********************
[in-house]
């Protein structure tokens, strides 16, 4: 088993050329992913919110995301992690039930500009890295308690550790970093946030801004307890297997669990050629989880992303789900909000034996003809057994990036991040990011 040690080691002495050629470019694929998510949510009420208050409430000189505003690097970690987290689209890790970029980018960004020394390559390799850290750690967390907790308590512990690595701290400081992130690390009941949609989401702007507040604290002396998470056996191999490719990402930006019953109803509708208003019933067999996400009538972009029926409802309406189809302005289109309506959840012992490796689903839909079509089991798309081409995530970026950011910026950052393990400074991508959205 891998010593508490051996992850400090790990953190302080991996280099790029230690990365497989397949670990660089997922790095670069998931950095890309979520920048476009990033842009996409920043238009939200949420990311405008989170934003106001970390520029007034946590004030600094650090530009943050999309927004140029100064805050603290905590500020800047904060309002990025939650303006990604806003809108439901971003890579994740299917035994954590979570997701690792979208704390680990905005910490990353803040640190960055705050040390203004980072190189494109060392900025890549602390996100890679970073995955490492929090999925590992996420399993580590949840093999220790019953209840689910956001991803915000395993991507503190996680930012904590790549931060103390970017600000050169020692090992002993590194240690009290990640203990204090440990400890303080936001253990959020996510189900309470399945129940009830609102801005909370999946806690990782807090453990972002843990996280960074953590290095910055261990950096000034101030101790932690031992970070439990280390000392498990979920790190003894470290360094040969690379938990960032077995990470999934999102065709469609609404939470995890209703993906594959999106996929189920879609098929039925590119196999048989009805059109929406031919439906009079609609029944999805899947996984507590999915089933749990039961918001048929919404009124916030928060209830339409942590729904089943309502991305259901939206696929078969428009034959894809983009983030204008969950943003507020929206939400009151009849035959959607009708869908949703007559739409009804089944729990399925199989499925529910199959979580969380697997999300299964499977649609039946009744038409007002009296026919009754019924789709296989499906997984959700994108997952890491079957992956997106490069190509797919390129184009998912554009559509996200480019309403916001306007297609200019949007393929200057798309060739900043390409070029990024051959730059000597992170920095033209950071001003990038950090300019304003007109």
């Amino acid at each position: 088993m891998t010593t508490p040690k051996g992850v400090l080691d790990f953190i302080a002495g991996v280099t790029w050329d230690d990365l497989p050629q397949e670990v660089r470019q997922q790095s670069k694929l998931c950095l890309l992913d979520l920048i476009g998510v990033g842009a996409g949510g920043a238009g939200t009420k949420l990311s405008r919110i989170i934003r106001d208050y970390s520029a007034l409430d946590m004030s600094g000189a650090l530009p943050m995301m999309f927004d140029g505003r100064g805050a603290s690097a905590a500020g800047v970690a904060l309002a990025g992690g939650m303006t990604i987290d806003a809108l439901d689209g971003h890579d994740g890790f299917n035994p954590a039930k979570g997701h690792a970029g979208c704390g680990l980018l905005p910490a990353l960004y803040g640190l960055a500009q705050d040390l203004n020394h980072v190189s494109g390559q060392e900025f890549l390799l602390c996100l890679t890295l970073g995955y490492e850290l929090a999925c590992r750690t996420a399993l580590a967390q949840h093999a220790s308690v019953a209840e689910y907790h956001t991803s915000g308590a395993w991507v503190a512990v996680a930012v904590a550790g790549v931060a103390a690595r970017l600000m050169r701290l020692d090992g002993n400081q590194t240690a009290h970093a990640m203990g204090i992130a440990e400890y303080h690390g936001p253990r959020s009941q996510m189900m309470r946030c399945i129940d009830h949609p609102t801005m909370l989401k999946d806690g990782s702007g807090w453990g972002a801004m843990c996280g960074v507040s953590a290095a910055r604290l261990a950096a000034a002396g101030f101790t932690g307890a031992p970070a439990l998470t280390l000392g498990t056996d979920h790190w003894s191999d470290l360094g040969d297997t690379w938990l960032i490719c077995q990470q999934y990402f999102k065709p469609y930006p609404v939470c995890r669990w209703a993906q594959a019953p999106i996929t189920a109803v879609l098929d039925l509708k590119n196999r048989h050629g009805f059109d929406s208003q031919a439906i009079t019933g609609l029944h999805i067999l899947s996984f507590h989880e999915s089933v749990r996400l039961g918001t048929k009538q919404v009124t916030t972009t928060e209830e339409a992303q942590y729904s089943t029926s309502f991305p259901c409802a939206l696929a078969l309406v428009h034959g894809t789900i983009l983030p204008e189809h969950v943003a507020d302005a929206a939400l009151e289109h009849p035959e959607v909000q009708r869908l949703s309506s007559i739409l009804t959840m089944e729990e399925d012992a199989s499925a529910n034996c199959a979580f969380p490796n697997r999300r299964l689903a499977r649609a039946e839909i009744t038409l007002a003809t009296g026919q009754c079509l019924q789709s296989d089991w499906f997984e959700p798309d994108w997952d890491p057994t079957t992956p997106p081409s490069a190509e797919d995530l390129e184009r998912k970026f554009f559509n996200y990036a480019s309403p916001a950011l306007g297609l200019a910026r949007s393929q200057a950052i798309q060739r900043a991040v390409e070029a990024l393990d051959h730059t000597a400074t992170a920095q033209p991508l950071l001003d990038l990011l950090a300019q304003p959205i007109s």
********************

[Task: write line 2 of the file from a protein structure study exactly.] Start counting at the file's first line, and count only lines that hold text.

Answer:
């Protein structure tokens, strides 16, 4: 088993050329992913919110995301992690039930500009890295308690550790970093946030801004307890297997669990050629989880992303789900909000034996003809057994990036991040990011 040690080691002495050629470019694929998510949510009420208050409430000189505003690097970690987290689209890790970029980018960004020394390559390799850290750690967390907790308590512990690595701290400081992130690390009941949609989401702007507040604290002396998470056996191999490719990402930006019953109803509708208003019933067999996400009538972009029926409802309406189809302005289109309506959840012992490796689903839909079509089991798309081409995530970026950011910026950052393990400074991508959205 891998010593508490051996992850400090790990953190302080991996280099790029230690990365497989397949670990660089997922790095670069998931950095890309979520920048476009990033842009996409920043238009939200949420990311405008989170934003106001970390520029007034946590004030600094650090530009943050999309927004140029100064805050603290905590500020800047904060309002990025939650303006990604806003809108439901971003890579994740299917035994954590979570997701690792979208704390680990905005910490990353803040640190960055705050040390203004980072190189494109060392900025890549602390996100890679970073995955490492929090999925590992996420399993580590949840093999220790019953209840689910956001991803915000395993991507503190996680930012904590790549931060103390970017600000050169020692090992002993590194240690009290990640203990204090440990400890303080936001253990959020996510189900309470399945129940009830609102801005909370999946806690990782807090453990972002843990996280960074953590290095910055261990950096000034101030101790932690031992970070439990280390000392498990979920790190003894470290360094040969690379938990960032077995990470999934999102065709469609609404939470995890209703993906594959999106996929189920879609098929039925590119196999048989009805059109929406031919439906009079609609029944999805899947996984507590999915089933749990039961918001048929919404009124916030928060209830339409942590729904089943309502991305259901939206696929078969428009034959894809983009983030204008969950943003507020929206939400009151009849035959959607009708869908949703007559739409009804089944729990399925199989499925529910199959979580969380697997999300299964499977649609039946009744038409007002009296026919009754019924789709296989499906997984959700994108997952890491079957992956997106490069190509797919390129184009998912554009559509996200480019309403916001306007297609200019949007393929200057798309060739900043390409070029990024051959730059000597992170920095033209950071001003990038950090300019304003007109």